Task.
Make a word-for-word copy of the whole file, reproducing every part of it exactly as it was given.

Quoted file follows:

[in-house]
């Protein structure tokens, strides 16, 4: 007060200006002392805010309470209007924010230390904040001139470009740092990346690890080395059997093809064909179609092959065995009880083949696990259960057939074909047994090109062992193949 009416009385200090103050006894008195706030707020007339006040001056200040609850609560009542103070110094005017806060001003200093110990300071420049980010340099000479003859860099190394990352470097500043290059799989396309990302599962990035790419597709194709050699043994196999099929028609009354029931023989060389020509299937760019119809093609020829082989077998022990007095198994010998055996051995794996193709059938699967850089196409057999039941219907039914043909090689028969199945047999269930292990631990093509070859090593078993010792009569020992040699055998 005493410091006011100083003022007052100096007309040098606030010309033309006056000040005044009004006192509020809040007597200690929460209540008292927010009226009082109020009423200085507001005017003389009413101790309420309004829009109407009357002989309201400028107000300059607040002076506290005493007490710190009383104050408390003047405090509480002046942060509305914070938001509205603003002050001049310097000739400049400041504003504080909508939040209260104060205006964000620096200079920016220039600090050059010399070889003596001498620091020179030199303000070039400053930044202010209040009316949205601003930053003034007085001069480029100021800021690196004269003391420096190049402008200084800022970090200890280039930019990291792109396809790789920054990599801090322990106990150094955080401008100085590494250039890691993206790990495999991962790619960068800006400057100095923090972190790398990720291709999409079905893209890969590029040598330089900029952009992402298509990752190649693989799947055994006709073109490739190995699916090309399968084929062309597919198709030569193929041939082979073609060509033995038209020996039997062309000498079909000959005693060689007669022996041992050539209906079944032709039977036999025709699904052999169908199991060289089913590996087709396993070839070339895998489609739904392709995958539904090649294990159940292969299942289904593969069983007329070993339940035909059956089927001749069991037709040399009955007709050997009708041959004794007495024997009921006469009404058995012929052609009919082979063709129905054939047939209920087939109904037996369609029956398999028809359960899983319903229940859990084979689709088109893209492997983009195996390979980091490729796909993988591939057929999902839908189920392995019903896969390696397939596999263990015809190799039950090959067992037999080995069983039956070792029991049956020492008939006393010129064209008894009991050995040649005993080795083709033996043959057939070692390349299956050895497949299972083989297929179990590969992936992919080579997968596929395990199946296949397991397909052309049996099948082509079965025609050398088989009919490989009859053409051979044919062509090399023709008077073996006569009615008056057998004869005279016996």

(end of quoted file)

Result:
[in-house]
């Protein structure tokens, strides 16, 4: 007060200006002392805010309470209007924010230390904040001139470009740092990346690890080395059997093809064909179609092959065995009880083949696990259960057939074909047994090109062992193949 009416009385200090103050006894008195706030707020007339006040001056200040609850609560009542103070110094005017806060001003200093110990300071420049980010340099000479003859860099190394990352470097500043290059799989396309990302599962990035790419597709194709050699043994196999099929028609009354029931023989060389020509299937760019119809093609020829082989077998022990007095198994010998055996051995794996193709059938699967850089196409057999039941219907039914043909090689028969199945047999269930292990631990093509070859090593078993010792009569020992040699055998 005493410091006011100083003022007052100096007309040098606030010309033309006056000040005044009004006192509020809040007597200690929460209540008292927010009226009082109020009423200085507001005017003389009413101790309420309004829009109407009357002989309201400028107000300059607040002076506290005493007490710190009383104050408390003047405090509480002046942060509305914070938001509205603003002050001049310097000739400049400041504003504080909508939040209260104060205006964000620096200079920016220039600090050059010399070889003596001498620091020179030199303000070039400053930044202010209040009316949205601003930053003034007085001069480029100021800021690196004269003391420096190049402008200084800022970090200890280039930019990291792109396809790789920054990599801090322990106990150094955080401008100085590494250039890691993206790990495999991962790619960068800006400057100095923090972190790398990720291709999409079905893209890969590029040598330089900029952009992402298509990752190649693989799947055994006709073109490739190995699916090309399968084929062309597919198709030569193929041939082979073609060509033995038209020996039997062309000498079909000959005693060689007669022996041992050539209906079944032709039977036999025709699904052999169908199991060289089913590996087709396993070839070339895998489609739904392709995958539904090649294990159940292969299942289904593969069983007329070993339940035909059956089927001749069991037709040399009955007709050997009708041959004794007495024997009921006469009404058995012929052609009919082979063709129905054939047939209920087939109904037996369609029956398999028809359960899983319903229940859990084979689709088109893209492997983009195996390979980091490729796909993988591939057929999902839908189920392995019903896969390696397939596999263990015809190799039950090959067992037999080995069983039956070792029991049956020492008939006393010129064209008894009991050995040649005993080795083709033996043959057939070692390349299956050895497949299972083989297929179990590969992936992919080579997968596929395990199946296949397991397909052309049996099948082509079965025609050398088989009919490989009859053409051979044919062509090399023709008077073996006569009615008056057998004869005279016996």